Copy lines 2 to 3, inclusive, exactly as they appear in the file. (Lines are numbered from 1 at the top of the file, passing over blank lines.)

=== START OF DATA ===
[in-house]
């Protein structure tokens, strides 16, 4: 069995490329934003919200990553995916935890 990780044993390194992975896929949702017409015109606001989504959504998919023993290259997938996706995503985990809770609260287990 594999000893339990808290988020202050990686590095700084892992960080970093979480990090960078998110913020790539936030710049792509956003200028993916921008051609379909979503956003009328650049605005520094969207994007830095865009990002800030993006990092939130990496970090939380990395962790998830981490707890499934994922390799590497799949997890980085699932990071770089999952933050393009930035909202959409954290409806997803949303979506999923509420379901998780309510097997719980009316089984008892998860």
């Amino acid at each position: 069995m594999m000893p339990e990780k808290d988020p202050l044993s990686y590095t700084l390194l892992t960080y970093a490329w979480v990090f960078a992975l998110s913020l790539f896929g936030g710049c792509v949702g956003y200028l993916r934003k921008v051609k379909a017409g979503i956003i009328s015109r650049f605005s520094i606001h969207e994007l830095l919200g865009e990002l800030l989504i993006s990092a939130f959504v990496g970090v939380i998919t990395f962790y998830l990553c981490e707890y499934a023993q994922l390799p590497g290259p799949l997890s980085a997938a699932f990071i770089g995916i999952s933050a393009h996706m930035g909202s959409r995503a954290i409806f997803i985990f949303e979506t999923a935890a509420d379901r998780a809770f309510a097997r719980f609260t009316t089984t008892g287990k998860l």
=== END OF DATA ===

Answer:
């Protein structure tokens, strides 16, 4: 069995490329934003919200990553995916935890 990780044993390194992975896929949702017409015109606001989504959504998919023993290259997938996706995503985990809770609260287990 594999000893339990808290988020202050990686590095700084892992960080970093979480990090960078998110913020790539936030710049792509956003200028993916921008051609379909979503956003009328650049605005520094969207994007830095865009990002800030993006990092939130990496970090939380990395962790998830981490707890499934994922390799590497799949997890980085699932990071770089999952933050393009930035909202959409954290409806997803949303979506999923509420379901998780309510097997719980009316089984008892998860």
């Amino acid at each position: 069995m594999m000893p339990e990780k808290d988020p202050l044993s990686y590095t700084l390194l892992t960080y970093a490329w979480v990090f960078a992975l998110s913020l790539f896929g936030g710049c792509v949702g956003y200028l993916r934003k921008v051609k379909a017409g979503i956003i009328s015109r650049f605005s520094i606001h969207e994007l830095l919200g865009e990002l800030l989504i993006s990092a939130f959504v990496g970090v939380i998919t990395f962790y998830l990553c981490e707890y499934a023993q994922l390799p590497g290259p799949l997890s980085a997938a699932f990071i770089g995916i999952s933050a393009h996706m930035g909202s959409r995503a954290i409806f997803i985990f949303e979506t999923a935890a509420d379901r998780a809770f309510a097997r719980f609260t009316t089984t008892g287990k998860l």